However, again, I see a false choice. We don't have flawless computerized wisdom at the touch of a button. The alignment problem remains unsolved. What we do have are various exotic proposals for computerized wisdom (coherent extrapolated volition, indirect normativity) which are very difficult to test. Again, insofar as you believe the problem of aligning AIs with human values is hard, you should be pessimistic about these proposals working, and (relatively) eager to shift responsibility to systems we are more familiar with (biological humans).

Let's take coherent extrapolated volition. We could try & specify some kind of exotic virtual environment where the AI can simulate idealized humans and observe their values... or we could become idealized humans. Given the knowledge of how to create a superintelligent AI, the second approach seems more robust to me. Both approaches require us to nail down what we mean by an "idealized human", but the second approach does not include the added complication+difficulty of specifying a virtual environment, and has a flesh and blood "human in the loop" observing the process at every step, able to course correct if things seem to be going wrong.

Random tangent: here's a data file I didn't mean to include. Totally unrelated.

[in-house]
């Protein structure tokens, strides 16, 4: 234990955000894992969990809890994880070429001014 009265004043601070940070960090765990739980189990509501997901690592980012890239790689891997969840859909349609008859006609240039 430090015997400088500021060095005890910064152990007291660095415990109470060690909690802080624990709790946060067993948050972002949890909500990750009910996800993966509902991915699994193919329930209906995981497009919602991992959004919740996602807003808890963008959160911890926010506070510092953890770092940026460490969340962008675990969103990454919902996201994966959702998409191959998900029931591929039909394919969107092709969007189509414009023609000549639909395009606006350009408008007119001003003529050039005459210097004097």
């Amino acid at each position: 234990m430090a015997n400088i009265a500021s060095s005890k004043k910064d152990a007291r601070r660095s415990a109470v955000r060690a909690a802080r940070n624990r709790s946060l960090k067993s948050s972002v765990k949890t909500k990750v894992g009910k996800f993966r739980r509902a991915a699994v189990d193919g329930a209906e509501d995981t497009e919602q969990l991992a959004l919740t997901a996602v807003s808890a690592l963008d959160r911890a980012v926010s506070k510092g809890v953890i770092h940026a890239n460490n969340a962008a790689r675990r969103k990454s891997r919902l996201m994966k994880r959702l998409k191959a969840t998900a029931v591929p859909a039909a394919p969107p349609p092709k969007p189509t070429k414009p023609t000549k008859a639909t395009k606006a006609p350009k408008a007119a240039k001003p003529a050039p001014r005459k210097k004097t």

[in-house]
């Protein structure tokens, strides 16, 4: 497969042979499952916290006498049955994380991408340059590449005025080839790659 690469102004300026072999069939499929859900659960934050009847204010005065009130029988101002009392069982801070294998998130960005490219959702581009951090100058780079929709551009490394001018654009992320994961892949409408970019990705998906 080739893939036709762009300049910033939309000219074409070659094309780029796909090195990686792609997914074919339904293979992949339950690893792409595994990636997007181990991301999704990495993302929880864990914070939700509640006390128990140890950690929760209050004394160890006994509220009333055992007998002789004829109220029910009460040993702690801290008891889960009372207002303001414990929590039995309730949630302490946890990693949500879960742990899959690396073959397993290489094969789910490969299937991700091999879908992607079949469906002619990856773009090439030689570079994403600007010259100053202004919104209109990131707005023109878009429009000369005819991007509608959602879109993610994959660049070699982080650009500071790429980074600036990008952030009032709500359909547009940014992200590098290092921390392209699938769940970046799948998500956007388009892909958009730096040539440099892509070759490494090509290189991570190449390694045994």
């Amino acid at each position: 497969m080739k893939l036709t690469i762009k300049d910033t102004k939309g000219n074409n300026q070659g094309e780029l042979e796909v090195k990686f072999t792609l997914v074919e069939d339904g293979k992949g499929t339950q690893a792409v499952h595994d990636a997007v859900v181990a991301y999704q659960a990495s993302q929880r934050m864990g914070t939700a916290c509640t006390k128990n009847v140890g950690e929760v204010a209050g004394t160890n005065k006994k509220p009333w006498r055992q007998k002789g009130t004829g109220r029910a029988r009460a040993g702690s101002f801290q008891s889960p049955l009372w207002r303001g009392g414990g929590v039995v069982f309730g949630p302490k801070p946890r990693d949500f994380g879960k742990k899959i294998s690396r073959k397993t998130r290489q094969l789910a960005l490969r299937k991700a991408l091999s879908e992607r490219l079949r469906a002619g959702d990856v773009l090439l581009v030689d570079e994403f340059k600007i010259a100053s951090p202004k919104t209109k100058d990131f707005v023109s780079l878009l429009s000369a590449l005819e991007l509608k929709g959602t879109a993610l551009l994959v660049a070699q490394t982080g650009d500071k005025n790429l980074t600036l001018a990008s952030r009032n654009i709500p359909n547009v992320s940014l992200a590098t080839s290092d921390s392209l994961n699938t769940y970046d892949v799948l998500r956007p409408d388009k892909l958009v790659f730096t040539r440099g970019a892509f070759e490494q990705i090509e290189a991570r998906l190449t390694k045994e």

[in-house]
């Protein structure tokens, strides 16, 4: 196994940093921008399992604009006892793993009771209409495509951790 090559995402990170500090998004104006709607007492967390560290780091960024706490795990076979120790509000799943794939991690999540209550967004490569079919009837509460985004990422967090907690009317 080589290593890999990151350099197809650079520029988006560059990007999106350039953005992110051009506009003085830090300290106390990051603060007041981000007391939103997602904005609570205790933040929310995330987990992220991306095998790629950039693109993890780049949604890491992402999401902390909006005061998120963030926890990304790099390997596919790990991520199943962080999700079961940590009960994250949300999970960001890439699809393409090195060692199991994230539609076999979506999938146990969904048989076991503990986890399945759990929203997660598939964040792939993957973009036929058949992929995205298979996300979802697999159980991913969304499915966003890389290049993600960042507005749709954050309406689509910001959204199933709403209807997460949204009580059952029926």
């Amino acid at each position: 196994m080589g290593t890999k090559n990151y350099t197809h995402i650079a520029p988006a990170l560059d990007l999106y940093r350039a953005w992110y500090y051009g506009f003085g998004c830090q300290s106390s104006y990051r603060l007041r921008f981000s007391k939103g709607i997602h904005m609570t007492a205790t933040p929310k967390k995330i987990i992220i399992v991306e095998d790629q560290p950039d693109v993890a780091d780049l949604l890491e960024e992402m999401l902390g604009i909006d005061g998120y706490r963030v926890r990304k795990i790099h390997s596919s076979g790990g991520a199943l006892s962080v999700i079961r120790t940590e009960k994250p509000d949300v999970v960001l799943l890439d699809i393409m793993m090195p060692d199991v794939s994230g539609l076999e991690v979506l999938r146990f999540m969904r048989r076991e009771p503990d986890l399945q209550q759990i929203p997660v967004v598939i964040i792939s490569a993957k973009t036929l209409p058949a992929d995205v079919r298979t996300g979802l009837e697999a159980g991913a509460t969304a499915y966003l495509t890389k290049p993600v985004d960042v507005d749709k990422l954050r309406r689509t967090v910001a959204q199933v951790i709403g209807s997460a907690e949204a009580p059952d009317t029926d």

The best overall approach might be a committee of ordinary humans, morally enhanced humans, and morally enhanced ems of some sort, where the AI only acts when all three parties agree on something (perhaps also preventing the parties from manipulating each other somehow). But anyway...